As the summary indicates, there is a need for greater conceptual clarity around ranchers' experiences of climate change. Few studies make a clear distinction between impacts of and responses to climate change. For instance, economic losses—frequently discussed in empirical studies of ranchers and droughts—were partially due to decreased revenue because of drought-impacted forage reduction that led to lower weight gains and partly due to the common drought response of destocking. Herd reduction, or destocking, could be categorized as an impact because of its negative financial effects or as a response because it is an action taken by the rancher in response to drought. On the basis of ranchers' perception of their own agency, we offer a potential distinction between climate change impacts—situations wherein ranchers perceive themselves as holding little agency regarding the consequences of climate change impacts—and responses—actions taken directly by those managing working landscapes.

We also found that conceptualizations of those responses, or adaptations, lack clarity and consistency. In the context of climate change, ranchers' actions are often categorized into overlapping, and sometimes contradictory, descriptors like proactive, reactive, preparedness, risk-management, and planning (see Table 2). For example, Roche (2016) uses the word “planning” to refer to any proactive drought mitigation strategies, whereas Haigh et al. (2021) uses “planning” specifically to refer to the development of structured drought plans. Roche (2016) offers a distinction between proactive strategies adopted to prepare for climate change impacts and reactive strategies adopted in response to those impacts (Roche 2016). Yet other scholars describe realities that muddy this distinction as ranchers employ reactive but forward looking “risk-management tactics” (Coppock 2011), or “coping practices to prepare for drought” (McClaran et al. 2015). Similarly, specific management practices are not consistently classified. For example, diversifying income was categorized divergently as both a “preparedness” (Coppock 2011) and a “reactive” (Roche 2016) adaptation strategy.

This opacity highlights a gap between ranchers' experiences of climate change impacts and scholarship on the topic. While much scholarship on adaptation divides actions cleanly into “reactive” coping and “proactive” adapting categories, ranchers' experiences in these studies capture the on-the-ground reality that adaptation is a process that occurs on a spectrum with directional movement (Fig. 2). What may start as a reactive, short-term coping strategy, such as destocking during a drought, can become a proactive, long-term planned strategy as drought persists and lower stocking densities become planned. A crisis necessitates response to cope through it and capacity can allow for planning before future crises (Haigh et al. 2019). Ranchers' goals vary, too—some may seek to maintain, or return to, their current operation structure. Others may prioritize varying degrees of preparedness that transition, even aggregating over time to transform, their operation to a new state (Wilson et al. 2020). Establishing conceptual clarity around adaptation in ranching and refocusing on adaptation as process is one way to center ranchers' experiences in climate change discourse.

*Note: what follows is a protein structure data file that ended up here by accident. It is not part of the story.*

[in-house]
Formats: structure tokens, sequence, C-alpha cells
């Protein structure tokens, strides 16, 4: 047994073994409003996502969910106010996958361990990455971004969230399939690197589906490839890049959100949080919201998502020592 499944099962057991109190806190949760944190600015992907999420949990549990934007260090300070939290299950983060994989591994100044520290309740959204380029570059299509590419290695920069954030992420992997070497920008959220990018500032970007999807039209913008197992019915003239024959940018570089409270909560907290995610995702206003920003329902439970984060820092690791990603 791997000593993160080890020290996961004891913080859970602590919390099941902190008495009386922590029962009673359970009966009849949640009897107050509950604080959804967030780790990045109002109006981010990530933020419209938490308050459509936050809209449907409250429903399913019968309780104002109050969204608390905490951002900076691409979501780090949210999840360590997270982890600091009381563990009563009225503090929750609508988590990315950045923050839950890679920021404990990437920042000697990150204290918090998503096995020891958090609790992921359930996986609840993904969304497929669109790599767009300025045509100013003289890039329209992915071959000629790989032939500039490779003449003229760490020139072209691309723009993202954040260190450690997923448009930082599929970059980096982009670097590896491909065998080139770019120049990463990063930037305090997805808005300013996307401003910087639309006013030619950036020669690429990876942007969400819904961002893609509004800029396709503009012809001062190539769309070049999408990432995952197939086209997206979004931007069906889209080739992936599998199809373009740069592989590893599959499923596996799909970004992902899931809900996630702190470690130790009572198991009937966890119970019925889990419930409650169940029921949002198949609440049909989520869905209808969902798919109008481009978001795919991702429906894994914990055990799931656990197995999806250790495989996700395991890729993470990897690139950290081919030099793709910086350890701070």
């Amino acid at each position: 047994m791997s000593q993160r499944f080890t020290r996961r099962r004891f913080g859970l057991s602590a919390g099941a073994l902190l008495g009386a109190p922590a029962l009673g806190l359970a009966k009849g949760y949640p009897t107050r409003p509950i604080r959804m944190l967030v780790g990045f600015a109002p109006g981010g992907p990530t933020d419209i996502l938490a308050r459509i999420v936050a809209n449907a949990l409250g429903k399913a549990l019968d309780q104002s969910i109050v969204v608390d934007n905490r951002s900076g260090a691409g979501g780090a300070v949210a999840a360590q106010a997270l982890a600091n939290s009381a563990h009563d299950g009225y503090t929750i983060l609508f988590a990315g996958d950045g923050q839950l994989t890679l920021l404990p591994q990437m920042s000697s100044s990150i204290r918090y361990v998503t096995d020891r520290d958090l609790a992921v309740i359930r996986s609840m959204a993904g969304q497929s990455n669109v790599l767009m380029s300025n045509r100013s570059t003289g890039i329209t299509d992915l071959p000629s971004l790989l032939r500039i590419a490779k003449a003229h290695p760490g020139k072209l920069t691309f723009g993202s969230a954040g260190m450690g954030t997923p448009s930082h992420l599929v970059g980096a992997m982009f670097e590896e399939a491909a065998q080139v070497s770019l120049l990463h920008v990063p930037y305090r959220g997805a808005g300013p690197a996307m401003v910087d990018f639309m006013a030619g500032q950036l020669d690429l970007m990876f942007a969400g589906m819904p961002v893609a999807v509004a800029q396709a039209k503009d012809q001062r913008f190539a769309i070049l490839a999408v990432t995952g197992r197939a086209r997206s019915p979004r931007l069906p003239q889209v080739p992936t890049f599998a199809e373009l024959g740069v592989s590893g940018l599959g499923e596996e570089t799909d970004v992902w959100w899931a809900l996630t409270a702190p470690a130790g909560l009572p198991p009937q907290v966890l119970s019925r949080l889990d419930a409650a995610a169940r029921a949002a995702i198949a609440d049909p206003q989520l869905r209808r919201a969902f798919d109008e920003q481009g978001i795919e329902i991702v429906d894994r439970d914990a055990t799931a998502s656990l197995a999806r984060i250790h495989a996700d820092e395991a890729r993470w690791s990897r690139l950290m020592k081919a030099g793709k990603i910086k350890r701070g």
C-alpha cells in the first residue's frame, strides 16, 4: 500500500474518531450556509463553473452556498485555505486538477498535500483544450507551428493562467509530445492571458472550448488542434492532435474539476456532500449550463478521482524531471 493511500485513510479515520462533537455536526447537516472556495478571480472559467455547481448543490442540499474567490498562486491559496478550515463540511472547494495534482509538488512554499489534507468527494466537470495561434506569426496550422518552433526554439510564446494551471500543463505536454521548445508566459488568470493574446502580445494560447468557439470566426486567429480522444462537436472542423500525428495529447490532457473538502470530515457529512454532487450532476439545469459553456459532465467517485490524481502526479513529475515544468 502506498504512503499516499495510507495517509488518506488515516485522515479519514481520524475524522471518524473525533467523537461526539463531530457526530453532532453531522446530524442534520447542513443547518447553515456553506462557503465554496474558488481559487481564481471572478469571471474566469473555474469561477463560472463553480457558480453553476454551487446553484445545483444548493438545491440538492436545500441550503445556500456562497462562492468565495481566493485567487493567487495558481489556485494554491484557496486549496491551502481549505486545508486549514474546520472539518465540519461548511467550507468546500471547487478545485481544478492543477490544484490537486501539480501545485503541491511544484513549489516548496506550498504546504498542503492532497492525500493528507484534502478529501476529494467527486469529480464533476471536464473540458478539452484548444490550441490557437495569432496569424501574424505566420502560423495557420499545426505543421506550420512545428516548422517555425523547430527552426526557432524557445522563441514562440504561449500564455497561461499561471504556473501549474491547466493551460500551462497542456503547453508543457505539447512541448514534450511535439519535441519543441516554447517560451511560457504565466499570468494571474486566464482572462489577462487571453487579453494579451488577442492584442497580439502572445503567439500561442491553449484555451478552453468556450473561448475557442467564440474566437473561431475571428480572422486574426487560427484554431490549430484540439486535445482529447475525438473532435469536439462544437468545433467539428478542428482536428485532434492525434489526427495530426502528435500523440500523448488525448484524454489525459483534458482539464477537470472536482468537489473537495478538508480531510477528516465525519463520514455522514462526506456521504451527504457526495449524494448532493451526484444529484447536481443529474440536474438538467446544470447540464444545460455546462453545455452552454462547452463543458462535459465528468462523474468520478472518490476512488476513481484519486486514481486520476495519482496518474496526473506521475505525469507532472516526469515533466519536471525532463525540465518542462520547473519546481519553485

Debates about conceptual understandings of adaptation are alive in scholarship on social-ecological systems. The IPCC states that in ecological systems, adaptation includes “autonomous adjustments through ecological and evolutionary processes,” while in human systems “adaptation can be anticipatory or reactive” (IPCC 2022, p. 7). Some scholars argue that anticipatory adaptation should be differentiated from reactive coping responses (Adger et al. 2005; Fischer 2019). This distinction has a temporal element, where adaptations are generally long term and coping strategies are short term, even temporary (Ibid). The intent and quality of action, and their outcomes, can also be differentiated. Coping strategies may address immediate deleterious impacts while leading to maladaptation that exacerbates underlying causes, long-term impacts, or vulnerabilities of other groups (Koontz et al. 2015). Planned adaptations may then lead to more environmentally sustainable and socially equitable outcomes because decision makers and institutions can more fully include multiple stakeholders and balance tradeoffs of different actions (Ibid).

Fig. 2.

A conceptual diagram that focuses on adaptation as process. Rather than understanding the noted concepts as categories, we place them along a spectrum informed by rancher experiences that clarifies adaptation in ranching in ways that may be more legible to ranchers. For definitions, see response (Roche 2016), crisis (Haigh et al. 2019), and temporal scale (Fischer 2019).


Alternatively, some scholars argue for a broader definition of adaptation, suggesting that adaptation can be conceptualized in stages, from coping with change, to managing risk, to systemic transformation (Chhetri et al. 2019). We find this conceptualization, as a starting point, more applicable to ranchers and climate change in the western United States. Adaptations can include both reacting to current crises and preparing for future crises, and this distinction is not always neat. Distinctions that exclude reactive or coping strategies from adaptation may be less relevant in ranching contexts where short-term changes shape, and often become, long-term changes. Refocusing adaptation on the suite of practices and strategies ranchers employ to respond to change may be more explicable and welcoming to ranchers who are already engaged in ongoing processes of adaptation. Ranchers are continuously and iteratively adjusting their operations to short- and long-term changes and outcomes. Rather than categorizing actions into coping and adapting, we therefore suggest that organizing adaptation practices by their processual direction—“proactive” or “reactive”—may be more legible to ranchers' experience (see Fig. 2).